Q&A: Jennings on Leading the American Society of Spine Radiology

Headshot of Jack Jennings, MD, PhD.

Jack W. Jennings, MD, PhD, professor of radiology, was elected president of the American Society of Spine Radiology (ASSR). Jennings is chief of musculoskeletal radiology as well as the director of musculoskeletal and spine interventions and procedures for Mallinckrodt Institute of Radiology at Washington University School of Medicine in St. Louis. ASSR’s mission is to advance the field of spinal disease diagnosis and therapy and has over 600 active members from around the world. Jennings assumed his duties at the society’s 25th annual symposium held last month in Austin and will serve a one-year appointment. 

What goals do you have as ASSR president?

I have many goals for this year, but a major priority is to continue growing the society’s membership numbers, including more residents, fellows and young attendings who are both neuroradiologists and musculoskeletal radiologists. There are very few musculoskeletal radiologists who are members of this society, and I would love to see this number increase at this year’s meeting. Continuing and expanding on the hands-on workshops we offer is a tactic we plan to use to accomplish this. 

Why did you join ASSR? What motivated you to seek a leadership position?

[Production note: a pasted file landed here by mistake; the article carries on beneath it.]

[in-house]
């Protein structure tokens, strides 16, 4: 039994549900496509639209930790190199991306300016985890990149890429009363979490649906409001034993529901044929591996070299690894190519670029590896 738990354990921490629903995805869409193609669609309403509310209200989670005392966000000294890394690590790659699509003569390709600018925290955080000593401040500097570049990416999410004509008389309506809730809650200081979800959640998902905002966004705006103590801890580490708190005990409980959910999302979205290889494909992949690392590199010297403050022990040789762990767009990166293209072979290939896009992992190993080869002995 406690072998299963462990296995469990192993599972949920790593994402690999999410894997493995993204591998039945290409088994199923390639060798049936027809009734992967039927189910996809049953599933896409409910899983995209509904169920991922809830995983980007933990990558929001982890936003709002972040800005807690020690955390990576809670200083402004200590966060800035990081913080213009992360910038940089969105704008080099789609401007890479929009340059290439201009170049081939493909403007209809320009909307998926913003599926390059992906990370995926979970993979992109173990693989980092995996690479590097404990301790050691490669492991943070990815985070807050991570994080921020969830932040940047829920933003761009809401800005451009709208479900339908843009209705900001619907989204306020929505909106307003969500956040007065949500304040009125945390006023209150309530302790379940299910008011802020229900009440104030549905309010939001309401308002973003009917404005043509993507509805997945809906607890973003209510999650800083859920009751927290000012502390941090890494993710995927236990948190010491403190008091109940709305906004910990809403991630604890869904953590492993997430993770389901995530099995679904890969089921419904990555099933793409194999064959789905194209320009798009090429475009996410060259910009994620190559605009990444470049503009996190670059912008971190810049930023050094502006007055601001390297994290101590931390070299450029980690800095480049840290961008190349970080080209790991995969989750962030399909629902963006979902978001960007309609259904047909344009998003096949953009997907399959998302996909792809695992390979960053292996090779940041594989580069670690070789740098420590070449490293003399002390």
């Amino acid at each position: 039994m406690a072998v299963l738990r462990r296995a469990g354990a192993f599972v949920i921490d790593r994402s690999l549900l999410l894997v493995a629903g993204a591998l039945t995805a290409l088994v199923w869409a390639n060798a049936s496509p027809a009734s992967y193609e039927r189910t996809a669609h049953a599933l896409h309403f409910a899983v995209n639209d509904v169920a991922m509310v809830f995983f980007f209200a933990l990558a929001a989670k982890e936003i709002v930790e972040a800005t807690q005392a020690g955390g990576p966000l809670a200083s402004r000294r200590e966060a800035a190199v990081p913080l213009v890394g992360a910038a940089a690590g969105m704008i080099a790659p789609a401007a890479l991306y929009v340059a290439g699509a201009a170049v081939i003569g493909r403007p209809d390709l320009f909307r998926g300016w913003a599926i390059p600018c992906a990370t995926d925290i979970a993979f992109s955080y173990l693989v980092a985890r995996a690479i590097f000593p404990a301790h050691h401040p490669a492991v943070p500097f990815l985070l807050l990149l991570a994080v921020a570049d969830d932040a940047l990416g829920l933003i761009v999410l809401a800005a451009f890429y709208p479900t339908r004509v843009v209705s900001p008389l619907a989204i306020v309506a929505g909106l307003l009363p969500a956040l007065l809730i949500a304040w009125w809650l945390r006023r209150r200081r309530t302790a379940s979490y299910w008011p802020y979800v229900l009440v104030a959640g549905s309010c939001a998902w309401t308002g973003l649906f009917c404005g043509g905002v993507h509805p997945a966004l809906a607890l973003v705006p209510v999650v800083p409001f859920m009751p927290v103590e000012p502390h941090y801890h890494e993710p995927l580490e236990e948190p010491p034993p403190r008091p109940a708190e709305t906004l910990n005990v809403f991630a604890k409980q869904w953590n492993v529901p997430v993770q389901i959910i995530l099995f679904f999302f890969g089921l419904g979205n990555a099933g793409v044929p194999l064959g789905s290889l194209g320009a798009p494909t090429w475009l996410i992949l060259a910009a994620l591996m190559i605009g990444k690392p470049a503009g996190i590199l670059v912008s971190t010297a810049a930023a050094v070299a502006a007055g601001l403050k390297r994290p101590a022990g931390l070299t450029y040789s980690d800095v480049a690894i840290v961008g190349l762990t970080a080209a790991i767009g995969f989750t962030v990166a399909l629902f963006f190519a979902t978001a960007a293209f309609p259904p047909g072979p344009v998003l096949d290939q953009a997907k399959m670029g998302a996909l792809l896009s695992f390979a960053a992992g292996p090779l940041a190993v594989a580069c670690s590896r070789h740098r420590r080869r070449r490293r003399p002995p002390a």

I joined ASSR at the recommendation of Louis Gilula, MD, my mentor and MIR’s previous musculoskeletal section chief. Lou passed 8 years ago, but he was truly an inspiration for me and got me involved with this society early on in my career. He was so loved by this society that just prior to his passing, they named the Louis A. Gilula Mentor Award for the top abstract at the annual meeting.  

This society is a close-knit group of wonderful physicians. I was fostered as a young attending by many of these individuals and these relationships really inspired me to have leadership roles in the society. 

How has working at MIR influenced your professional and leadership values? 

MIR is a treasure box of great leaders in their specialties and in professional societies across the globe. The encouragement and mentoring I’ve had from my MIR colleagues who were once my attendings are invaluable. I also appreciate Dr. Wahl’s efforts to help me hone my leadership skills with dedicated leadership coaching. I am truly blessed to have been trained by and work with this group. 

Why are professional networking and continuing education opportunities important for the radiology community?  

Friendship, networking and involvement in societies is a dimension of our job that makes it more than just the daily grind of reading images or doing procedures; it gives balance and enriches one’s career. It really makes this job fun, and I could not imagine being in academia without having this. 

What excites you about the future of musculoskeletal and spine radiology?  

One of the biggest areas of growth in interventional radiology is musculoskeletal interventional oncology, which includes injections, vertebral augmentation, cementoplasty and ablation to treat painful bone and soft tissue metastases in cancer patients. This has also led to ablation being part of the treatment algorithm for local therapy in patients like radiation therapy. Interventional oncology is the fourth pillar of oncology treatment (the others being medical, radiation and surgical oncology), and it’s exciting to see this field grow over the last decade. Radiology is truly making a difference in the diagnosis and treatment of cancer patients.